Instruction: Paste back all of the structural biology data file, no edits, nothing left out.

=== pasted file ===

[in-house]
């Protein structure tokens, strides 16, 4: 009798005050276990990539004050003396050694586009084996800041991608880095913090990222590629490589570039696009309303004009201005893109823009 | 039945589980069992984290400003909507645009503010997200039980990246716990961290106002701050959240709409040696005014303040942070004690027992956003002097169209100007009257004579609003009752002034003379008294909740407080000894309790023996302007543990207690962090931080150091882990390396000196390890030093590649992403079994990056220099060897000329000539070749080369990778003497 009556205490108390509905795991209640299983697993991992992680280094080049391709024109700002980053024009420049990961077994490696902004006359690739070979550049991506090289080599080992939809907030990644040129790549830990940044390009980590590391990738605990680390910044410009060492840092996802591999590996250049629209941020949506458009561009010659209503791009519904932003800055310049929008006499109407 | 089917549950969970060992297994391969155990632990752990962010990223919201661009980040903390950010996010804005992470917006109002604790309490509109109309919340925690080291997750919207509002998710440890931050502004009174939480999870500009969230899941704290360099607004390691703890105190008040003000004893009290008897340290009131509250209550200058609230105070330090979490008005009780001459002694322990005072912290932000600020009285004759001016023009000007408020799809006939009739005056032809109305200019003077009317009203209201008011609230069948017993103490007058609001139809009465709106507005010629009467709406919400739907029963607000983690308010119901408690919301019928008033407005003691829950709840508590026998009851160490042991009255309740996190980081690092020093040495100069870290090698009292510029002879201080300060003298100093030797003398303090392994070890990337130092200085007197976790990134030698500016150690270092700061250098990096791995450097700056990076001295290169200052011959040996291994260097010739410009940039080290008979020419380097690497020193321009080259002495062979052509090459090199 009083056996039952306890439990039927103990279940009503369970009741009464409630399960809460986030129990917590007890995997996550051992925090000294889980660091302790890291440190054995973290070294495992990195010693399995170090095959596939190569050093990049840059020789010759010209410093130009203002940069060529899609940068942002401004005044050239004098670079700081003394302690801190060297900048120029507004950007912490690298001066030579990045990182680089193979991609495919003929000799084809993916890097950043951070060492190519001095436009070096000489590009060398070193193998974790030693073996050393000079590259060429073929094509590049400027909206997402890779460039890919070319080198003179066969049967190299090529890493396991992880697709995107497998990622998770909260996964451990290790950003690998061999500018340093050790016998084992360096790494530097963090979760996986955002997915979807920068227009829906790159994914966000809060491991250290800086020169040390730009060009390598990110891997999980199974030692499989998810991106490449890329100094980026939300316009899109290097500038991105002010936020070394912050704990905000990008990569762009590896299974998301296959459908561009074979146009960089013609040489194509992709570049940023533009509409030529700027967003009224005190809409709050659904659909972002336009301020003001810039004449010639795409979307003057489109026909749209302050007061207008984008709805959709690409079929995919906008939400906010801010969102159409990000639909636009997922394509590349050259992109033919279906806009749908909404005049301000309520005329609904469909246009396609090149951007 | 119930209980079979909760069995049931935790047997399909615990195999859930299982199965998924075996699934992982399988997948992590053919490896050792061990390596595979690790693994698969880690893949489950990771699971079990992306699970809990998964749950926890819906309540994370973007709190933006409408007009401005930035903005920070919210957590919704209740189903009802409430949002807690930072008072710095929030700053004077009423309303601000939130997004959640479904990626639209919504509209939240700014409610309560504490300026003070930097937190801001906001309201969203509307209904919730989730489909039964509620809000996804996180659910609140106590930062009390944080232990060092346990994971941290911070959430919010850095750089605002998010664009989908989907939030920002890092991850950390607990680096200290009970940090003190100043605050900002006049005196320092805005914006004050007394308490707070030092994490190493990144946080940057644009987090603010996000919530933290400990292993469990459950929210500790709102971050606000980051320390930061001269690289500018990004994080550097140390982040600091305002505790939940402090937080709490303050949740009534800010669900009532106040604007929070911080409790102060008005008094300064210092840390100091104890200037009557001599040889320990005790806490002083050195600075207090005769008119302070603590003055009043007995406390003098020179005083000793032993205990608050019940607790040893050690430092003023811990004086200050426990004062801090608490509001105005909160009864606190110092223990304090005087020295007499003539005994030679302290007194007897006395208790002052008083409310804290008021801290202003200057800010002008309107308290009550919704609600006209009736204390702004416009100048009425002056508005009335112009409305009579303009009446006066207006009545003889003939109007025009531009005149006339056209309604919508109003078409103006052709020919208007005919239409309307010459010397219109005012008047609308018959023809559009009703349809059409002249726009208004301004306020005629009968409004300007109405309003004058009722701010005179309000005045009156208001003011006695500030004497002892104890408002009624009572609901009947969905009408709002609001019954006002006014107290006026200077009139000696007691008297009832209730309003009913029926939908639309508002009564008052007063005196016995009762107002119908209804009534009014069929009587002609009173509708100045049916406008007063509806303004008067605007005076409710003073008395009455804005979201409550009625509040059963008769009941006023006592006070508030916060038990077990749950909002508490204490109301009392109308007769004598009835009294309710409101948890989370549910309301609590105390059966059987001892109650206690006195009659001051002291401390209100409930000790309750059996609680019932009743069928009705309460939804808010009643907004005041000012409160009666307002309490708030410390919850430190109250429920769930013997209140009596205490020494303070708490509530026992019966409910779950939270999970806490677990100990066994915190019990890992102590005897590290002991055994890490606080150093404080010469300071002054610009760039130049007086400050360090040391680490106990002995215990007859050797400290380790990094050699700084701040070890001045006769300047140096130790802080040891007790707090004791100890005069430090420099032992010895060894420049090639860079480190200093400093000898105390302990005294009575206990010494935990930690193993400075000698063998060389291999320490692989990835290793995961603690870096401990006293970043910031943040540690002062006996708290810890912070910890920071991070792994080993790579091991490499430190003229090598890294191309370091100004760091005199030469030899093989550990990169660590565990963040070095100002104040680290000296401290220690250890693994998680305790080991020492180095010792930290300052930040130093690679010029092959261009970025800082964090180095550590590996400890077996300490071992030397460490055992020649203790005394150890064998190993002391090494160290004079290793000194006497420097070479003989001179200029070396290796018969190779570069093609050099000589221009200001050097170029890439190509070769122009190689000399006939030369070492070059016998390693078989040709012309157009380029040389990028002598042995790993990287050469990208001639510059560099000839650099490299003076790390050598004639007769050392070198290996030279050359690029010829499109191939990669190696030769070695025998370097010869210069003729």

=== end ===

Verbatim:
[in-house]
């Protein structure tokens, strides 16, 4: 009798005050276990990539004050003396050694586009084996800041991608880095913090990222590629490589570039696009309303004009201005893109823009 | 039945589980069992984290400003909507645009503010997200039980990246716990961290106002701050959240709409040696005014303040942070004690027992956003002097169209100007009257004579609003009752002034003379008294909740407080000894309790023996302007543990207690962090931080150091882990390396000196390890030093590649992403079994990056220099060897000329000539070749080369990778003497 009556205490108390509905795991209640299983697993991992992680280094080049391709024109700002980053024009420049990961077994490696902004006359690739070979550049991506090289080599080992939809907030990644040129790549830990940044390009980590590391990738605990680390910044410009060492840092996802591999590996250049629209941020949506458009561009010659209503791009519904932003800055310049929008006499109407 | 089917549950969970060992297994391969155990632990752990962010990223919201661009980040903390950010996010804005992470917006109002604790309490509109109309919340925690080291997750919207509002998710440890931050502004009174939480999870500009969230899941704290360099607004390691703890105190008040003000004893009290008897340290009131509250209550200058609230105070330090979490008005009780001459002694322990005072912290932000600020009285004759001016023009000007408020799809006939009739005056032809109305200019003077009317009203209201008011609230069948017993103490007058609001139809009465709106507005010629009467709406919400739907029963607000983690308010119901408690919301019928008033407005003691829950709840508590026998009851160490042991009255309740996190980081690092020093040495100069870290090698009292510029002879201080300060003298100093030797003398303090392994070890990337130092200085007197976790990134030698500016150690270092700061250098990096791995450097700056990076001295290169200052011959040996291994260097010739410009940039080290008979020419380097690497020193321009080259002495062979052509090459090199 009083056996039952306890439990039927103990279940009503369970009741009464409630399960809460986030129990917590007890995997996550051992925090000294889980660091302790890291440190054995973290070294495992990195010693399995170090095959596939190569050093990049840059020789010759010209410093130009203002940069060529899609940068942002401004005044050239004098670079700081003394302690801190060297900048120029507004950007912490690298001066030579990045990182680089193979991609495919003929000799084809993916890097950043951070060492190519001095436009070096000489590009060398070193193998974790030693073996050393000079590259060429073929094509590049400027909206997402890779460039890919070319080198003179066969049967190299090529890493396991992880697709995107497998990622998770909260996964451990290790950003690998061999500018340093050790016998084992360096790494530097963090979760996986955002997915979807920068227009829906790159994914966000809060491991250290800086020169040390730009060009390598990110891997999980199974030692499989998810991106490449890329100094980026939300316009899109290097500038991105002010936020070394912050704990905000990008990569762009590896299974998301296959459908561009074979146009960089013609040489194509992709570049940023533009509409030529700027967003009224005190809409709050659904659909972002336009301020003001810039004449010639795409979307003057489109026909749209302050007061207008984008709805959709690409079929995919906008939400906010801010969102159409990000639909636009997922394509590349050259992109033919279906806009749908909404005049301000309520005329609904469909246009396609090149951007 | 119930209980079979909760069995049931935790047997399909615990195999859930299982199965998924075996699934992982399988997948992590053919490896050792061990390596595979690790693994698969880690893949489950990771699971079990992306699970809990998964749950926890819906309540994370973007709190933006409408007009401005930035903005920070919210957590919704209740189903009802409430949002807690930072008072710095929030700053004077009423309303601000939130997004959640479904990626639209919504509209939240700014409610309560504490300026003070930097937190801001906001309201969203509307209904919730989730489909039964509620809000996804996180659910609140106590930062009390944080232990060092346990994971941290911070959430919010850095750089605002998010664009989908989907939030920002890092991850950390607990680096200290009970940090003190100043605050900002006049005196320092805005914006004050007394308490707070030092994490190493990144946080940057644009987090603010996000919530933290400990292993469990459950929210500790709102971050606000980051320390930061001269690289500018990004994080550097140390982040600091305002505790939940402090937080709490303050949740009534800010669900009532106040604007929070911080409790102060008005008094300064210092840390100091104890200037009557001599040889320990005790806490002083050195600075207090005769008119302070603590003055009043007995406390003098020179005083000793032993205990608050019940607790040893050690430092003023811990004086200050426990004062801090608490509001105005909160009864606190110092223990304090005087020295007499003539005994030679302290007194007897006395208790002052008083409310804290008021801290202003200057800010002008309107308290009550919704609600006209009736204390702004416009100048009425002056508005009335112009409305009579303009009446006066207006009545003889003939109007025009531009005149006339056209309604919508109003078409103006052709020919208007005919239409309307010459010397219109005012008047609308018959023809559009009703349809059409002249726009208004301004306020005629009968409004300007109405309003004058009722701010005179309000005045009156208001003011006695500030004497002892104890408002009624009572609901009947969905009408709002609001019954006002006014107290006026200077009139000696007691008297009832209730309003009913029926939908639309508002009564008052007063005196016995009762107002119908209804009534009014069929009587002609009173509708100045049916406008007063509806303004008067605007005076409710003073008395009455804005979201409550009625509040059963008769009941006023006592006070508030916060038990077990749950909002508490204490109301009392109308007769004598009835009294309710409101948890989370549910309301609590105390059966059987001892109650206690006195009659001051002291401390209100409930000790309750059996609680019932009743069928009705309460939804808010009643907004005041000012409160009666307002309490708030410390919850430190109250429920769930013997209140009596205490020494303070708490509530026992019966409910779950939270999970806490677990100990066994915190019990890992102590005897590290002991055994890490606080150093404080010469300071002054610009760039130049007086400050360090040391680490106990002995215990007859050797400290380790990094050699700084701040070890001045006769300047140096130790802080040891007790707090004791100890005069430090420099032992010895060894420049090639860079480190200093400093000898105390302990005294009575206990010494935990930690193993400075000698063998060389291999320490692989990835290793995961603690870096401990006293970043910031943040540690002062006996708290810890912070910890920071991070792994080993790579091991490499430190003229090598890294191309370091100004760091005199030469030899093989550990990169660590565990963040070095100002104040680290000296401290220690250890693994998680305790080991020492180095010792930290300052930040130093690679010029092959261009970025800082964090180095550590590996400890077996300490071992030397460490055992020649203790005394150890064998190993002391090494160290004079290793000194006497420097070479003989001179200029070396290796018969190779570069093609050099000589221009200001050097170029890439190509070769122009190689000399006939030369070492070059016998390693078989040709012309157009380029040389990028002598042995790993990287050469990208001639510059560099000839650099490299003076790390050598004639007769050392070198290996030279050359690029010829499109191939990669190696030769070695025998370097010869210069003729």